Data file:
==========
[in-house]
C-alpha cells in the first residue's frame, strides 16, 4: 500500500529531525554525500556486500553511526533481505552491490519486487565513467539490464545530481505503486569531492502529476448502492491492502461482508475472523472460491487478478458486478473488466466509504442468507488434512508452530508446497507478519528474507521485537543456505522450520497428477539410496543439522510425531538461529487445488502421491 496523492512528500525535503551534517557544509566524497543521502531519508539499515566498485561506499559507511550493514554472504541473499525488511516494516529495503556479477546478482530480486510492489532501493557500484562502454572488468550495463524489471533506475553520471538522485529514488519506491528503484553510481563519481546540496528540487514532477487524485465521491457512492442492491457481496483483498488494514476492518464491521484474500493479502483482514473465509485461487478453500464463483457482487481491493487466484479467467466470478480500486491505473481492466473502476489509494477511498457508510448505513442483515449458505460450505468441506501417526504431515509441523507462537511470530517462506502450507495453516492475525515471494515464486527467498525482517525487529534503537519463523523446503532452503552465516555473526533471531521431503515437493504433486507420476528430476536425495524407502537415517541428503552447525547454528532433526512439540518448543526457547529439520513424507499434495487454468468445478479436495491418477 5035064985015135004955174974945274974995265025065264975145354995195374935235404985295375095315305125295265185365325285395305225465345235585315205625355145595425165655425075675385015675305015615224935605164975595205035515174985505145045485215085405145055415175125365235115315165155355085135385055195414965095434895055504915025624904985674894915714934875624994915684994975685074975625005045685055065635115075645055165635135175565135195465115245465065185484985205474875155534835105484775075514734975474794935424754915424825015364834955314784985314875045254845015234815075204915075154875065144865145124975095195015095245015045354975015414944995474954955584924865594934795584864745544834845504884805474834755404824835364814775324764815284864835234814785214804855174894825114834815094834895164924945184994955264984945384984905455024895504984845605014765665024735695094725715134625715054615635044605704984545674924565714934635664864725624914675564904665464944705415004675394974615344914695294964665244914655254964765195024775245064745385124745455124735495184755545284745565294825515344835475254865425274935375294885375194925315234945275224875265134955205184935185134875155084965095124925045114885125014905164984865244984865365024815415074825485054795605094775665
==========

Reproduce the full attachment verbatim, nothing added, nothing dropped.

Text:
[in-house]
C-alpha cells in the first residue's frame, strides 16, 4: 500500500529531525554525500556486500553511526533481505552491490519486487565513467539490464545530481505503486569531492502529476448502492491492502461482508475472523472460491487478478458486478473488466466509504442468507488434512508452530508446497507478519528474507521485537543456505522450520497428477539410496543439522510425531538461529487445488502421491 496523492512528500525535503551534517557544509566524497543521502531519508539499515566498485561506499559507511550493514554472504541473499525488511516494516529495503556479477546478482530480486510492489532501493557500484562502454572488468550495463524489471533506475553520471538522485529514488519506491528503484553510481563519481546540496528540487514532477487524485465521491457512492442492491457481496483483498488494514476492518464491521484474500493479502483482514473465509485461487478453500464463483457482487481491493487466484479467467466470478480500486491505473481492466473502476489509494477511498457508510448505513442483515449458505460450505468441506501417526504431515509441523507462537511470530517462506502450507495453516492475525515471494515464486527467498525482517525487529534503537519463523523446503532452503552465516555473526533471531521431503515437493504433486507420476528430476536425495524407502537415517541428503552447525547454528532433526512439540518448543526457547529439520513424507499434495487454468468445478479436495491418477 5035064985015135004955174974945274974995265025065264975145354995195374935235404985295375095315305125295265185365325285395305225465345235585315205625355145595425165655425075675385015675305015615224935605164975595205035515174985505145045485215085405145055415175125365235115315165155355085135385055195414965095434895055504915025624904985674894915714934875624994915684994975685074975625005045685055065635115075645055165635135175565135195465115245465065185484985205474875155534835105484775075514734975474794935424754915424825015364834955314784985314875045254845015234815075204915075154875065144865145124975095195015095245015045354975015414944995474954955584924865594934795584864745544834845504884805474834755404824835364814775324764815284864835234814785214804855174894825114834815094834895164924945184994955264984945384984905455024895504984845605014765665024735695094725715134625715054615635044605704984545674924565714934635664864725624914675564904665464944705415004675394974615344914695294964665244914655254964765195024775245064745385124745455124735495184755545284745565294825515344835475254865425274935375294885375194925315234945275224875265134955205184935185134875155084965095124925045114885125014905164984865244984865365024815415074825485054795605094775665